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It’s that time of year again when temperatures cool, and we spend more time indoors. Kids are back in school, and we’re all hunkering down for the long winter ahead. For many of us, this means being in close quarters with family, friends, and colleagues.

While it’s great to be cozied up indoors, it’s essential to be aware of the air quality in your home. Poor indoor air quality can lead to several health problems, including headaches, fatigue, and respiratory problems.

The Environmental Protection Agency (EPA) estimates that Americans spend as much as 90% of their time indoors, making the quality of indoor air one of the most critical factors in our overall health and well-being. EPA also rates indoor air pollution among the top five environmental health risks.

Identifying Sources of Indoor Air Pollution

The first step in improving winter indoor air quality is identifying pollution sources. Familiar sources of indoor air pollution include:

  • Combustion sources like gas stoves, fireplaces, and tobacco products
  • Building materials and furnishings like asbestos-containing insulation, formaldehyde-emitting particle board, and upholstered furniture
  • Household products like cleaning supplies, paint, and pesticides
  • Biological contaminants like mold, dust mites, and pet dander

Reducing or Eliminating Sources of Indoor Air Pollution

Once you’ve identified sources of indoor air pollution, you can take steps to reduce or eliminate them. Here are some standard solutions:


Proper ventilation is key to reducing indoor air pollution. Ensure your home or office has adequate ventilation and open windows and doors when the weather permits.

Air Filtration

Air filters remove many airborne contaminants that cause health problems. Choose a filter appropriate for the size of your space and the pollution level you want to remove.

Clean Air Filters

One of the most important things to improving indoor air quality is regularly cleaning or replacing your home’s air filters. Dirty filters can significantly reduce the efficiency of your heating and cooling system, and they can circulate dirt, dust, and other contaminants through your home or office. If you have a disposable filter, replace it with a new one every 1-3 months or as needed.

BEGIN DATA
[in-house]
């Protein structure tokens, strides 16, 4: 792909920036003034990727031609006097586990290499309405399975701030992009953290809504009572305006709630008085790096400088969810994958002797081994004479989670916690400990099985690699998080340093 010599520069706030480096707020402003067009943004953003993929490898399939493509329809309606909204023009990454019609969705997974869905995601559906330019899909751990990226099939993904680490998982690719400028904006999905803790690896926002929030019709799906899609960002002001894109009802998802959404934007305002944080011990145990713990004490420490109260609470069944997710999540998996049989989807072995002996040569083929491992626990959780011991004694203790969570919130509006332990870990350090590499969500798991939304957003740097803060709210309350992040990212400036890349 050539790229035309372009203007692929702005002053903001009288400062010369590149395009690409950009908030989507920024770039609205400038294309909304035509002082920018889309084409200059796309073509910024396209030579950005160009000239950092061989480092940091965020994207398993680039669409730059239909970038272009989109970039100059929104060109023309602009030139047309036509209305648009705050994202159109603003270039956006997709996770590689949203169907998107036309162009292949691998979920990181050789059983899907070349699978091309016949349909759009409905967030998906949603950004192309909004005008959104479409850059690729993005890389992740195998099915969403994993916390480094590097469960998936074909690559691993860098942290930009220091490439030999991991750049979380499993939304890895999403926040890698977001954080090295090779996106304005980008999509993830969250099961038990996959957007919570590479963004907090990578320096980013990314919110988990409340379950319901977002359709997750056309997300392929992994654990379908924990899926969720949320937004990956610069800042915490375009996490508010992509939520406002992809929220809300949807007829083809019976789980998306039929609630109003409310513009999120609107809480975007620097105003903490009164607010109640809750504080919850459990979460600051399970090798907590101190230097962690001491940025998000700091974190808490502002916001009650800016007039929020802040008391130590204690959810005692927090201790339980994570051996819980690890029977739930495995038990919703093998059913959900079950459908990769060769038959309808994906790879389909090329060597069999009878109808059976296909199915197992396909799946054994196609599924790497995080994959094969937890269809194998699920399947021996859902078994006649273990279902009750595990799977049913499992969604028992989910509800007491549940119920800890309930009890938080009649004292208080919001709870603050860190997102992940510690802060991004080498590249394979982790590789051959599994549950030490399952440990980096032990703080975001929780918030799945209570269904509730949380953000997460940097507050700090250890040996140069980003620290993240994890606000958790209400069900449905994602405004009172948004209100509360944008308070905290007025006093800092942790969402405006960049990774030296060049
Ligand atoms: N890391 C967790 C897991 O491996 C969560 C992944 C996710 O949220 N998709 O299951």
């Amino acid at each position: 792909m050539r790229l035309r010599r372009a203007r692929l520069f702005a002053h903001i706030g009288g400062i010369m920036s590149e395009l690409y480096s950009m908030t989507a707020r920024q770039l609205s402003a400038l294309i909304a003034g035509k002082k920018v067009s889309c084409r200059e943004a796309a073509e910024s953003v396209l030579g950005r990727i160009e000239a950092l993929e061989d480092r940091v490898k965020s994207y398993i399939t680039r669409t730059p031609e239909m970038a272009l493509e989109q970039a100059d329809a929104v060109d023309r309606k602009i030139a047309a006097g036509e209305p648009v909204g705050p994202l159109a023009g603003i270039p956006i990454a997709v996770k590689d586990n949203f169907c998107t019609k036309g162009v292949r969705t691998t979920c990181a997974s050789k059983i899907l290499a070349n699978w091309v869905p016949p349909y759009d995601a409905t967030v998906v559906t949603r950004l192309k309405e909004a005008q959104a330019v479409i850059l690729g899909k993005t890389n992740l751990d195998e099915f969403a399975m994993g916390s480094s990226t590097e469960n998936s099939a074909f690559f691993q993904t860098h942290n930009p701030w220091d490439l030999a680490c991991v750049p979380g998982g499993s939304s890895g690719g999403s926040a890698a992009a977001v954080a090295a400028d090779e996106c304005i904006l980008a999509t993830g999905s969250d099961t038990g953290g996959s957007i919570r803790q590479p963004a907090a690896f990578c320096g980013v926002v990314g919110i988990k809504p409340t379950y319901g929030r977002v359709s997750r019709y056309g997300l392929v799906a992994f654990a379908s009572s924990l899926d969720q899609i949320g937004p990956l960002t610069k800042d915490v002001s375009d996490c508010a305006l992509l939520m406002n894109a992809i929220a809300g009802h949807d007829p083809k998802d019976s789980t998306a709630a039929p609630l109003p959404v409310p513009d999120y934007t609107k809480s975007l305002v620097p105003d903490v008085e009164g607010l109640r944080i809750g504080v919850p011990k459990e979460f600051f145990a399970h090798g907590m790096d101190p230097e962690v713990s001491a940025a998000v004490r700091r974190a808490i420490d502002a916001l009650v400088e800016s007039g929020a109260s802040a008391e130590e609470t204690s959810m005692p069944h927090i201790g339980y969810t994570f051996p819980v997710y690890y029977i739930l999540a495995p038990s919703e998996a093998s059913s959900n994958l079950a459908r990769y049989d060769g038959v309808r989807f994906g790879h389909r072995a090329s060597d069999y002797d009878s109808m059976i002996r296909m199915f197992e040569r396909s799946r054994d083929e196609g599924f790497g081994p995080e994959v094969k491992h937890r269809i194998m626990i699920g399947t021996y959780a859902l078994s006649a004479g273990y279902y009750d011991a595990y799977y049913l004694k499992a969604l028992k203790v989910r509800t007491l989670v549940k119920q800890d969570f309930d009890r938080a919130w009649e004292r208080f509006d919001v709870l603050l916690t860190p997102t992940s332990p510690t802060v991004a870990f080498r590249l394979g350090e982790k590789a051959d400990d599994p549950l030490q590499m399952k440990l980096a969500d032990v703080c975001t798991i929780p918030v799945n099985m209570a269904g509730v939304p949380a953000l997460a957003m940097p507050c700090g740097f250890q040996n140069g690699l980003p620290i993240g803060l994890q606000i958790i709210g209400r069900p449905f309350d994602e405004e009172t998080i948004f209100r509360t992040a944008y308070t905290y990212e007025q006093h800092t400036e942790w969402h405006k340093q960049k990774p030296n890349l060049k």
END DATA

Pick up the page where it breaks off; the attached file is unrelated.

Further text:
Combustion Safety

If you use gas-burning appliances, they must be properly vented to the outdoors. Never use a gas stove or oven to heat your home, and never leave a fire burning in a fireplace unattended.

If you smoke tobacco products, do so outdoors. Cigarette smoke is a significant source of indoor air pollution and harms smokers and nonsmokers.

Biological Safety

Keep your home or office clean and free of clutter to reduce the biological contamination risk. Dust, vacuum regularly, and wash bedding and curtains in hot water weekly.

If you have pets, groom them regularly and keep them out of bedrooms and other rooms where people spend a lot of time.

Get Indoor Plants

Indoor plants help improve indoor air quality by removing contaminants from the air. Choose appropriate plants for your space, and keep them healthy by watering and fertilizing them regularly. Some of the best plants for improving indoor air quality include

  • Bamboo palm
  • Chinese evergreen
  • English ivy
  • Gerbera daisy
  • Peace lily

We usually enjoy the warmth of indoor spaces, but they harbor harmful airborne contaminants. We can improve the quality of the air we breathe every day by identifying and reducing sources of indoor air pollution.

If you have any questions about improving indoor air quality or if you want to schedule an appointment for a service, please contact Sharon’s Heating and Air Conditioning today at (734) 425-1415. We provide quality heating and cooling services so that you can enjoy comfortable indoor air all year long.